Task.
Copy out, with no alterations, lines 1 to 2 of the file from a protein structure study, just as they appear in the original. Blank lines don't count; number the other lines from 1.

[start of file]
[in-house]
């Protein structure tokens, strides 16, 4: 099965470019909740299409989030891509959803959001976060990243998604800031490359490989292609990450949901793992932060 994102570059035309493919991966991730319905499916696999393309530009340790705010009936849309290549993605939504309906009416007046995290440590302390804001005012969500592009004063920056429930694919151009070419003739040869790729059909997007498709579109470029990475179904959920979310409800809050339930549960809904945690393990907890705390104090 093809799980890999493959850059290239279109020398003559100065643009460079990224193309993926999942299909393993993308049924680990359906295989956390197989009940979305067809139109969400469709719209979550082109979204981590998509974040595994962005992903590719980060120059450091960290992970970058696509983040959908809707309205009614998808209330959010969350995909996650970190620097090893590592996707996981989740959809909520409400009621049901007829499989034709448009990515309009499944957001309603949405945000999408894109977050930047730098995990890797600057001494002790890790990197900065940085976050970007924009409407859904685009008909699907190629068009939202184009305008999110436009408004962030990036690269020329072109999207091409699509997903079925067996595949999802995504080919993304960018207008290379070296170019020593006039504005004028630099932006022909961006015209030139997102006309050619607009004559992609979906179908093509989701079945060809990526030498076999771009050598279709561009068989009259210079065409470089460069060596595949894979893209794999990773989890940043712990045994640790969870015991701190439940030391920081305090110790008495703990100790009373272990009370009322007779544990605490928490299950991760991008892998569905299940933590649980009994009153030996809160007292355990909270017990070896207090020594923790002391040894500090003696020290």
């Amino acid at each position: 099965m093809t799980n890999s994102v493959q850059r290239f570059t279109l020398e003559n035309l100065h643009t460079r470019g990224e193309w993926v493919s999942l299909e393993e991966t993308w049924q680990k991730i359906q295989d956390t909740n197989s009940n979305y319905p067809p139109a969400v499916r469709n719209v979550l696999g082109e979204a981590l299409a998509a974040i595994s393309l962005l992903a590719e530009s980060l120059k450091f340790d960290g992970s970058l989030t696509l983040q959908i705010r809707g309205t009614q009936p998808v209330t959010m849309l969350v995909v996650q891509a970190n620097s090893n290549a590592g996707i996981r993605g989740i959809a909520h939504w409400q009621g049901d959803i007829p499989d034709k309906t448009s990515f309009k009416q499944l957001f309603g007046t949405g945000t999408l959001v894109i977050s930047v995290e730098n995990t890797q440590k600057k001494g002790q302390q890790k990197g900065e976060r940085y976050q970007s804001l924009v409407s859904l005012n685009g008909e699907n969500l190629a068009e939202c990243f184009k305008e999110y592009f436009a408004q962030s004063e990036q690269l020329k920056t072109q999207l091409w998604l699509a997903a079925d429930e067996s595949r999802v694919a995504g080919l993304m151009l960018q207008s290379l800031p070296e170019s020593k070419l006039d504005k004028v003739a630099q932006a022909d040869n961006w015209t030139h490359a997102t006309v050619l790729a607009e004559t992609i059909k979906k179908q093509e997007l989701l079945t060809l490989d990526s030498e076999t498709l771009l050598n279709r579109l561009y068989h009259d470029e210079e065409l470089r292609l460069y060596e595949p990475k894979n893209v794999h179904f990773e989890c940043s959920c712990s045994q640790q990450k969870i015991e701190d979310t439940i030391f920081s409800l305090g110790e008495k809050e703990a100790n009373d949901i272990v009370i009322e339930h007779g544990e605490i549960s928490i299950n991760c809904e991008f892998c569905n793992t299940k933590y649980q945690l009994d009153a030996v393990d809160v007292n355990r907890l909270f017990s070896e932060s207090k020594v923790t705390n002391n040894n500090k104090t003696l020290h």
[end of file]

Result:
[in-house]
């Protein structure tokens, strides 16, 4: 099965470019909740299409989030891509959803959001976060990243998604800031490359490989292609990450949901793992932060 994102570059035309493919991966991730319905499916696999393309530009340790705010009936849309290549993605939504309906009416007046995290440590302390804001005012969500592009004063920056429930694919151009070419003739040869790729059909997007498709579109470029990475179904959920979310409800809050339930549960809904945690393990907890705390104090 093809799980890999493959850059290239279109020398003559100065643009460079990224193309993926999942299909393993993308049924680990359906295989956390197989009940979305067809139109969400469709719209979550082109979204981590998509974040595994962005992903590719980060120059450091960290992970970058696509983040959908809707309205009614998808209330959010969350995909996650970190620097090893590592996707996981989740959809909520409400009621049901007829499989034709448009990515309009499944957001309603949405945000999408894109977050930047730098995990890797600057001494002790890790990197900065940085976050970007924009409407859904685009008909699907190629068009939202184009305008999110436009408004962030990036690269020329072109999207091409699509997903079925067996595949999802995504080919993304960018207008290379070296170019020593006039504005004028630099932006022909961006015209030139997102006309050619607009004559992609979906179908093509989701079945060809990526030498076999771009050598279709561009068989009259210079065409470089460069060596595949894979893209794999990773989890940043712990045994640790969870015991701190439940030391920081305090110790008495703990100790009373272990009370009322007779544990605490928490299950991760991008892998569905299940933590649980009994009153030996809160007292355990909270017990070896207090020594923790002391040894500090003696020290």